As illustrated, the computing device 1602 can comprise a convention integrity unit 1612 which can determine that an implementation of an adaptable interface (e.g., an evolvable interface) of the adaptable interface(s) 1634 is specified in accordance with one or more of the conventions described herein. For example, in certain implementations, the convention integrity unit 1612 can perform (e.g., execute) an automated test that permits to check that object representations satisfy one or more of the contemplated criteria (or conventions) described herein, and that static fields and methods can be discoverable from an entry point. As described herein, integrity of the object representations can provide a substantive degree of safe evolution with respect to transmitting-device-receiving-device inter-operability. In one embodiment, the convention integrity unit 1612 can operate in a development stage (e.g., coding) of the evolvable interface, and not at runtime. In another embodiment, the convention integrity unit 1612 can operate during runtime to establish dynamically (e.g., in nearly realtime) the integrity of the adaptable interface. In one implementation, the convention integrity unit 1612 can be a firmware component that can have dedicated resources (e.g., a processor, software, etc.) to implement certain functions that support implementation of or implement the integrity checks described herein. In another embodiment, the convention integrity unit 1612 can include at least a portion of the one or more processors 1608 which can be dedicated to execution of a part or all of the mapping instruction(s) 1618 and/or the adaptable interface(s) 1634, thus relieving at least some of the computational load from the one or more processors 1608 for other operation of the computing device 1602.

Features of composition of an adaptable hypermedia API (e.g., an evolvable hypermedia API) in accordance with aspects described herein can be performed, at least in part, in response to execution of software components by a processor. The software components can include one or more implementations (e.g., encoding, compilation, etc.) of mapping instruction(s) 1618 and/or adaptable interface(s) 1634. In particular, yet not exclusively, to provide the specific functionality of the computing device 1602, a processor of the one or more processors 1608 can execute at least a portion of the computer-accessible instructions in the mapping instruction(s) 1618 and/or the computer-accessible instructions in the adaptable interface(s) 1634.

In one embodiment, for example, the computing device 1602 can comprise a processor of the one or more processors 1608 than can be programmed, by computer-executable instructions associated with the adaptable interface(s) 1634, to dismiss elements in a data representation in response to a method call referenced in an evolvable hypermedia application programming interface (API), the evolvable hypermedia API being a tree-structured extensible media type with at least one hypermedia affordance, and to submit a form input with at least one default value for non-documented semantics in the evolvable hypermedia API. In one aspect, the processor can be further configured, by the computer-executable instructions, to modify a form input having a documented semantics in the hypermedia API. In another aspect, the processor can be further configured, by the computer-executable instructions, to access a nested descendent of an object beyond a direct child of the object. In yet another aspect, the processor can be further configured, by the computer-executable instructions, to access an object attribute by following a hypermedia link to an object representation in the evolvable hypermedia API. In still another aspect, the processor being further configured, by the computer-executable instructions, to access an object identifier from an object representation in the evolvable hypermedia API.

In one embodiment, for example, the computing device 1602 can comprise a processor of the one or more processors 1608 that can be programmed, by computer-executable instructions associated with the adaptable interface(s) 1634 and/or the mapping instruction(s) 1618, to update at least one uniform resource identifier referenced in an evolvable hypermedia application programming interface (API). In one aspect, the evolvable hypermedia API comprises a tree-structured extensible media type with at least one hypermedia affordance. In another aspect, the evolvable hypermedia API further comprises one or more of an extensible hypertext markup language (XHTML)-based RESTful API, an Atom RESTful API, or a hypertext application language (HAL)-based RESTful API. In another aspect, the evolvable hypermedia API comprises a tree structured extensible media type, and wherein the evolvable hypermedia API comprises one or more of extended markup language (XML)-based API or a JavaScript Object Notation (JSON)-based API. In certain implementations, the processor can be further programmed, by the computer-executable instructions, to provide a resource according to at least one of an inline and concrete format, a link-based format, or a combination of a link-based format and a concrete format, wherein the concrete format comprises at least one attribute and the link-based format comprises at least one hypermedia link.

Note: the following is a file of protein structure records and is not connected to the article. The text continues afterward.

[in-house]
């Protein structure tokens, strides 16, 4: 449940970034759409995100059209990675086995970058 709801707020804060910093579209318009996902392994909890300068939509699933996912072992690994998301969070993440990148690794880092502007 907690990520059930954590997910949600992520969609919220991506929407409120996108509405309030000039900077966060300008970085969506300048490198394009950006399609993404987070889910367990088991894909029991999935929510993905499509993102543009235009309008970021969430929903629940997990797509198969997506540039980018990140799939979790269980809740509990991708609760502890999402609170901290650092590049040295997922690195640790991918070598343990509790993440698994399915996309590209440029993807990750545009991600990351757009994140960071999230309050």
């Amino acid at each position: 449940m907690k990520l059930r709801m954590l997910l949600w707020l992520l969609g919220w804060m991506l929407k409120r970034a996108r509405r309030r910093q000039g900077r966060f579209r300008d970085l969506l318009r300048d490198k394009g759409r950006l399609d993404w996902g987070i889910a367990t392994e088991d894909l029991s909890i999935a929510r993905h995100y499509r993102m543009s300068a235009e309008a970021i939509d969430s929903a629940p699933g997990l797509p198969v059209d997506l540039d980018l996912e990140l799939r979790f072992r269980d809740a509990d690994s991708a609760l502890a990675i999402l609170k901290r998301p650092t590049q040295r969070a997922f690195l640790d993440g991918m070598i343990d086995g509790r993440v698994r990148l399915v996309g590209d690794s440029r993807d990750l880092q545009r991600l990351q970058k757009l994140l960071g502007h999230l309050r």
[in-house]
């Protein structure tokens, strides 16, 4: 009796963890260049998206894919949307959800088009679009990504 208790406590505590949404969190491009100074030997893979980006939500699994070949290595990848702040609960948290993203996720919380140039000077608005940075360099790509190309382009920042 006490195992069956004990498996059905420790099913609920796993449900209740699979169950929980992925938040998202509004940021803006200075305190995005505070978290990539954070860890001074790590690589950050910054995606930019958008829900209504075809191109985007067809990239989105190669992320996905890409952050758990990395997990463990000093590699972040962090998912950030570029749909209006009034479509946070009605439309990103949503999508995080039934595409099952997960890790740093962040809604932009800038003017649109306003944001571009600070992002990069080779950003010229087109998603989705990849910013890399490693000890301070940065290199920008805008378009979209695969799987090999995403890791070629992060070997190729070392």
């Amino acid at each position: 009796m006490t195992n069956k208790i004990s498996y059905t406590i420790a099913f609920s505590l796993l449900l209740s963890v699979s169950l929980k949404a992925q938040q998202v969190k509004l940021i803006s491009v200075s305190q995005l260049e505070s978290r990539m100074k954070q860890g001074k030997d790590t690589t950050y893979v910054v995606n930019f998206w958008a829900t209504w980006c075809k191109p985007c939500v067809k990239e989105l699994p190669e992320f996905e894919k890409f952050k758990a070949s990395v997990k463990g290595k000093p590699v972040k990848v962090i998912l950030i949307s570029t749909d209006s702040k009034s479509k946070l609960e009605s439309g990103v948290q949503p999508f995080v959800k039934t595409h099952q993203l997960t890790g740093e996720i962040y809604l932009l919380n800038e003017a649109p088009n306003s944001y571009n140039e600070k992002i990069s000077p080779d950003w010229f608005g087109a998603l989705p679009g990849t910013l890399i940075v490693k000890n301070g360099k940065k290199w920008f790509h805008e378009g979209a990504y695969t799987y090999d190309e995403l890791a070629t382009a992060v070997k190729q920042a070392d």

In general, a processor of the group of one or more processors 1608 can refer to any computing processing unit or processing device comprising a single-core processor, a single-core processor with software multithread execution capability, multi-core processors, multi-core processors with software multithread execution capability, multi-core processors with hardware multithread technology, parallel platforms, and parallel platforms with distributed shared memory (e.g., a cache). In addition or in the alternative, a processor of the group of one or more processors 1608 can refer to an integrated circuit with dedicated functionality, such as an application specific integrated circuit (ASIC), a digital signal processor (DSP), a field programmable gate array (FPGA), a complex programmable logic device (CPLD), a discrete gate or transistor logic, discrete hardware components, or any combination thereof designed to perform the functions described herein. In one aspect, processors referred to herein can exploit nano-scale architectures such as, molecular and quantum-dot based transistors, switches and gates, in order to optimize space usage (e.g., improve form factor) or enhance performance of the computing devices that can implement the various aspects of the disclosure. In another aspect, the one or more processors 1608 can be implemented as a combination of computing processing units.